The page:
There were times John Kilian nearly capsized in the kayak he rowed for 75 hours, as he competed in the 11th annual MR340, a race on the Missouri River from Kansas City to St. Louis.
“They have barges on the Missouri River and they are unlike the barges we have here,” the 58-year-old Salisbury resident explained.
“When the barges there are going up river, because of the 3-mile current, they put out huge wakes. One time, around 4 o’clock in the morning, I encountered a barge. That was the most scared I was because of the big waves. There was some danger out there when you’re paddling. There are rocks and things. If you’re not watching where you’re going the current can push you into rocks. But I never capsized,” he said.
Kilian, a financial planner at Merrill Lynch, participated in the 340-mile race July 19 to 22 after reading about it and becoming interested.
“I have always done endurance things. I used to do a lot of running and track but my knees have gotten bad so this was sort of a new thing. It’s kind of a perseverance thing. There are different categories in the race. I chose kayaking,” he said.
Contestants must finish within 88 hours. It took Kilian 75 hours.
During the race, he stopped a few times to nap, probably six hours total, but the heat made him miserable.
“Every day it was more than 100 degrees. It was very difficult to get a nap. I had a tent I tried to use at night to keep the mosquitoes off me,” he said.
Driving from checkpoint to checkpoint, to be sure supplies were ready for him when he arrived, were his wife, Phyllis, and their 26-year-old son Josh, his support team.
“I was in contact with them through cell phone. I told them what I needed so they were ready for me. At one point I was trying to paddle to the next check point in the middle of the night and I knew I would be getting there at 4 or 4:30 in morning, so they set up the tent for me,” Kilian said.
“When I stopped to meet my support crew, they would restock my liquids, usually Gatorade, water, protein drinks and V-8 juice. I was going through a lot of liquids due to the 100 plus degree temps all three days. I tried to constantly eat small amounts to keep my energy up. I ate a variety of fruit, beef jerky, nuts and a sandwich now and then,” he said.
“Since I sometimes wouldn’t see my crew for six to eight hours, it was important to have everything I needed but it was also important to not carry extra weight,” he said.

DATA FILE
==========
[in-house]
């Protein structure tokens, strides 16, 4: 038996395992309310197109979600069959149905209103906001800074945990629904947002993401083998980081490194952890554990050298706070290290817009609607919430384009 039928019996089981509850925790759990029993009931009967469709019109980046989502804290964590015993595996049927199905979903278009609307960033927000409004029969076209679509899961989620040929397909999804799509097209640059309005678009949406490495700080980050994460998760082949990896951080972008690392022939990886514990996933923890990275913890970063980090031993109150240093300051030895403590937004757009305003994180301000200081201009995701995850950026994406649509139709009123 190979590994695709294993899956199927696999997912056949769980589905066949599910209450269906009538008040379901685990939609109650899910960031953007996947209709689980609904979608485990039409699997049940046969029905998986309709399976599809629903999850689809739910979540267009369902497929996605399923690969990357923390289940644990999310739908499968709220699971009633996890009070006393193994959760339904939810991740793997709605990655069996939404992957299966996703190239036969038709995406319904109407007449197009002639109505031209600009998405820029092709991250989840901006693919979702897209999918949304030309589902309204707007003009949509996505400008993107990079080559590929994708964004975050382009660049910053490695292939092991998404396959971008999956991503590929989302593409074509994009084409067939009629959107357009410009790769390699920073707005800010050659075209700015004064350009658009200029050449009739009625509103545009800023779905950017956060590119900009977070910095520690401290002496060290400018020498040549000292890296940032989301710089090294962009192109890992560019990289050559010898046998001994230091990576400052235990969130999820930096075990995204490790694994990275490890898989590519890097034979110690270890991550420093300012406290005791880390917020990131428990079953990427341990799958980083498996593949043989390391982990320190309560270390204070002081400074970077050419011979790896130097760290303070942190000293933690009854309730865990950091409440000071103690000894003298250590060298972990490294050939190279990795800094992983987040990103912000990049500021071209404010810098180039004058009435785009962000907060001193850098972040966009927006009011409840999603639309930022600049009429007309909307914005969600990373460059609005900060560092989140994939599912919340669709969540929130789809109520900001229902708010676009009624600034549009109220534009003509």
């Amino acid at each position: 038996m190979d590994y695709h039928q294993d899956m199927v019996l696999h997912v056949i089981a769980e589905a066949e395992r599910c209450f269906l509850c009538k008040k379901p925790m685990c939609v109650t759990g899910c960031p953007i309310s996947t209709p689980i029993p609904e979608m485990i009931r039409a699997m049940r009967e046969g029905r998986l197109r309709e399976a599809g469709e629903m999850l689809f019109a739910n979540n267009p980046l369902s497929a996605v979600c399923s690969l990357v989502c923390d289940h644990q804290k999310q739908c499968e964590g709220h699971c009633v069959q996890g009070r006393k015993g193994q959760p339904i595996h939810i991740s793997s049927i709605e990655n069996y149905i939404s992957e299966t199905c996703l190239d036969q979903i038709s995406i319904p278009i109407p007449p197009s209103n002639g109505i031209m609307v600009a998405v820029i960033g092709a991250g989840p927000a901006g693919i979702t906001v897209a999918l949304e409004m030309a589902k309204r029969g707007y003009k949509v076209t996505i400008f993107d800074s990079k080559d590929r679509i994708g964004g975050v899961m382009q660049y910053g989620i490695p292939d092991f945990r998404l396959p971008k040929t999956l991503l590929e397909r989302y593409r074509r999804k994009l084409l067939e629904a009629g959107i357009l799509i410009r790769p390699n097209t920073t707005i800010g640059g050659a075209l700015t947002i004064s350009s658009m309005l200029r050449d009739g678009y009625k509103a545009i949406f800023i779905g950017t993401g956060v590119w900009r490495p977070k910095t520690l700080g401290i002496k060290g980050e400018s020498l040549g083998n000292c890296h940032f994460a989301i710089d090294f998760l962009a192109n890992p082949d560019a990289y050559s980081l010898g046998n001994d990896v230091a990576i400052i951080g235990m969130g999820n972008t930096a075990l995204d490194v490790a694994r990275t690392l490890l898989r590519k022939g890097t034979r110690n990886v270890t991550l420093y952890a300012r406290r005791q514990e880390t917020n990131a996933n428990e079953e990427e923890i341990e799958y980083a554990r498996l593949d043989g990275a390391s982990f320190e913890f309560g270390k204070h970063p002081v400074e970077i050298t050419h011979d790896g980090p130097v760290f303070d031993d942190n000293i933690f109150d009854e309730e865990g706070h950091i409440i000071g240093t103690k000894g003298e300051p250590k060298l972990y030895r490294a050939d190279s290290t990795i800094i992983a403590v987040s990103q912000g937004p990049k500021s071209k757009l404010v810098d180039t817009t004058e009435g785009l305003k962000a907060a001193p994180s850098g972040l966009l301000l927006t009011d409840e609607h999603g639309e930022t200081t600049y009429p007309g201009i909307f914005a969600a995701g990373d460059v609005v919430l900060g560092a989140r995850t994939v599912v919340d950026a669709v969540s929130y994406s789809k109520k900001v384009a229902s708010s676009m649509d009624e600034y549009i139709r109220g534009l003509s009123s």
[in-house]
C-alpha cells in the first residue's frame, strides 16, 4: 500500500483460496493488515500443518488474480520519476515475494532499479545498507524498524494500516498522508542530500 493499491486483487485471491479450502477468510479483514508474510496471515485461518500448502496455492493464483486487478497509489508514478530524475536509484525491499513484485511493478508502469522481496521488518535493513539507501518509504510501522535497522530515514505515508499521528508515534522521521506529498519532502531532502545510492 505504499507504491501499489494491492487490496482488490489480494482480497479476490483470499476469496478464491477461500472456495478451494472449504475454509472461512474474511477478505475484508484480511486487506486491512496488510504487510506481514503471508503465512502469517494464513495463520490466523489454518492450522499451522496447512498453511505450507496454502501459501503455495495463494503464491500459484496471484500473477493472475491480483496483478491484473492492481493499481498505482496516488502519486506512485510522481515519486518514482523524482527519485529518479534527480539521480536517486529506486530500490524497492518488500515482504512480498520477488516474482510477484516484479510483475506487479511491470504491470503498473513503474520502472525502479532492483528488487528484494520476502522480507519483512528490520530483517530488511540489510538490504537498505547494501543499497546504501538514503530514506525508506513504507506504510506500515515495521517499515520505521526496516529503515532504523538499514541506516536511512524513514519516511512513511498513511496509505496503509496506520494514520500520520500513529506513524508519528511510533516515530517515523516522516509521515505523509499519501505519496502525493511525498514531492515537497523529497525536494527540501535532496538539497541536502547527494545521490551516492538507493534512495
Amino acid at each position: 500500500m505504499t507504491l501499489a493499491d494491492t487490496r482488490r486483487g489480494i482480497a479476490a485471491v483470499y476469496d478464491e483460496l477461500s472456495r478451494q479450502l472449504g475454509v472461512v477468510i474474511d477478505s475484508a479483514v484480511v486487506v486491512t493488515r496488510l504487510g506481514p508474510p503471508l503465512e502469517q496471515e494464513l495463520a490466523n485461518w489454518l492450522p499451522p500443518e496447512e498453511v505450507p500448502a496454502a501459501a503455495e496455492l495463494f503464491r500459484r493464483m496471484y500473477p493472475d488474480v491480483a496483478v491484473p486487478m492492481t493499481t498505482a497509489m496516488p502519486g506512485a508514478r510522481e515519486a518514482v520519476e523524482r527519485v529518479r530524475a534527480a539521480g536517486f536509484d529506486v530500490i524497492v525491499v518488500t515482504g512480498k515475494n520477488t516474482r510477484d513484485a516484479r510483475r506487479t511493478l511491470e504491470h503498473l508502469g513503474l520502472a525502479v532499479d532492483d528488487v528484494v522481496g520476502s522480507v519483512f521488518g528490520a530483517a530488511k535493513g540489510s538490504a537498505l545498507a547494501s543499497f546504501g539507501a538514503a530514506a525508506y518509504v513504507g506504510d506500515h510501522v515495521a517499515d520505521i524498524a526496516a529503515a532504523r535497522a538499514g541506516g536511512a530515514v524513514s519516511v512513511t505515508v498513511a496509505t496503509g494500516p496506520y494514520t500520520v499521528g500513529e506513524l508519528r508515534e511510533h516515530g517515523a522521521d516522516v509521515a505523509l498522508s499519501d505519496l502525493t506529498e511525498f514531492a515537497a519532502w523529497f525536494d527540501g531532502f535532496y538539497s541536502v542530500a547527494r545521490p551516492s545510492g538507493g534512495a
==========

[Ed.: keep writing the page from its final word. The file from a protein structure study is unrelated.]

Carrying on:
Among fellow competitors was an 11-year-old boy, teaming with his father, and an 81-year-old man.
“You sure are alone out there, especially at night. It’s very scary out there in the dark with just the moon and stars. It’s kind of crazy,” he said.
The kayak was equipped with navigational lights and Kilian wore a headlamp and kept a spotlight close.
To train for the race, he lifted weights and kayaked on the Wicomico River 15 months, taking to the water every day, for more than two hours on weekdays and eight hours a day each weekend.
“I always liked endurance sports. I did a lot of endurance races, but nothing I’ve ever done was like this. The mental part of it was never ending, knowing you would paddle all day in 100 degrees, take a quick rest and then you’re going to go back out and paddle again. It wears you down,” he said.
Several times, he thought about quitting, but his wife and son encouraged him to continue – and continuing wasn’t easy.
“This ain’t no mama boy’s float trip,” the informational website, www.rivermiles.com states.
“This race promises to test your mettle from the first stroke in Kansas City to the last gasp in St. Charles. Just entering it will impress your friends. Finishing it will astound them… and winning it? Well, you always thought you were sort of a legend anyway, didn’t you? It’s time to prove it.”
When he talks about the experience, Kilian is low-key and modest.
“You really do have time to think. It really clears your head. You’re under the stars. It makes you feel small,” he said.
“I’ve tried some crazy things but this is probably at the top of the list.”
Reach Susan Canfora at email@example.com.